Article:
My class mates depending on part of the country they were from (or sometimes day of the week or if it's a special day (b'day, festival etc)), their lunch boxes had Idli, Dosa, Poha, Sabudana kichdi, Various Preparation of rice, different types of veggies with Roti/Parantha, bread and jam, bread rolls, kichidi with pickle.

One person normally claimed another person's luch box, though everyone got a taste of what other ate.

All my friends were vegans atleast in their lunch box, so we all had a great time. Oh those were the days...

i can testify to being on the southie end of this deal.

definitely i used to trade my boring every day idlis

and lemon rice

for parathas, poha, etc. from friends of other regions.

this tiffin-trading was a huge lunchtime ritual in school

despite indian food-sharing taboos.

:wink:

the funny thing is my 8yo dd takes home-food

for her school lunch (public school lunches

here are quite disgusting) and i had initially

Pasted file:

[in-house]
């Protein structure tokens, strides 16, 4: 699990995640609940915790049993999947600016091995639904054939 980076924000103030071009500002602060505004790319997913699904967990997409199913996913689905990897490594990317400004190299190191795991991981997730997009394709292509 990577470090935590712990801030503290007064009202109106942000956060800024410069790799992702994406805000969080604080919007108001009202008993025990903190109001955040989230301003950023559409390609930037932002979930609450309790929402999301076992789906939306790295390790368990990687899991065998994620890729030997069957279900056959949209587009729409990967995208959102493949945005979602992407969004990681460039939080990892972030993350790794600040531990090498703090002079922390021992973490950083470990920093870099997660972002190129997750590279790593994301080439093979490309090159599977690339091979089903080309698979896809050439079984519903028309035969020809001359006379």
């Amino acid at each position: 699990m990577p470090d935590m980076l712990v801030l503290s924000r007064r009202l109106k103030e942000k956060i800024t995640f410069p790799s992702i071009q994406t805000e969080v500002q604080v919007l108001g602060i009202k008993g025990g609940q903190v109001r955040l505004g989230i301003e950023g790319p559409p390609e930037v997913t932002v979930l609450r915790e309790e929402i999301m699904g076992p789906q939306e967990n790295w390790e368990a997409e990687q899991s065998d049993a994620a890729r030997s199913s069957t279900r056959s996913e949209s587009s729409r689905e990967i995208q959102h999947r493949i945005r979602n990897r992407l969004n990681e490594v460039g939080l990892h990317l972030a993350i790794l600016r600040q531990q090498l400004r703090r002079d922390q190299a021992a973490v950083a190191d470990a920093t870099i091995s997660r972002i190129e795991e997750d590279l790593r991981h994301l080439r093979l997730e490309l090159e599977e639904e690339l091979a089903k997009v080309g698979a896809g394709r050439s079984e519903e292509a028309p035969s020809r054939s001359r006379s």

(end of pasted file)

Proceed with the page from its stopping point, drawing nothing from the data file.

been worried that her friends would tease her

about her "peculiar" food, but she reports that

they often ooh and aah over her lunch and

say that they wish their moms would pack lunch for them.

there is apparently a critical mass of

rasam-and-rice kids in the chapel hill school system;

its quite mainstream!

milagai

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Well my lunch box was mostly Roti/Parantha and Vegetable along with some salad. My mom's parantha's were(are) so good, soft and they always had layers.

My class mates depending on part of the country they were from (or sometimes day of the week or if it's a special day (b'day, festival etc)), their lunch boxes had Idli, Dosa, Poha, Sabudana kichdi, Various Preparation of rice, different types of veggies with Roti/Parantha, bread and jam, bread rolls, kichidi with pickle.

One person normally claimed another person's luch box, though everyone got a taste of what other ate.

All my friends were vegans atleast in their lunch box, so we all had a great time. Oh those were the days...

*sigh* To have paranthas for school lunch! My mom would only pack American lunches - ham sandwich, tuna sandwich, turkey, turkey, turkey........

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[

*sigh* To have paranthas for school lunch!  My mom would only pack American lunches - ham sandwich, tuna sandwich, turkey, turkey, turkey........

where was this? in the US or were you overseas?

and did your mom do parathas any other time?

milagai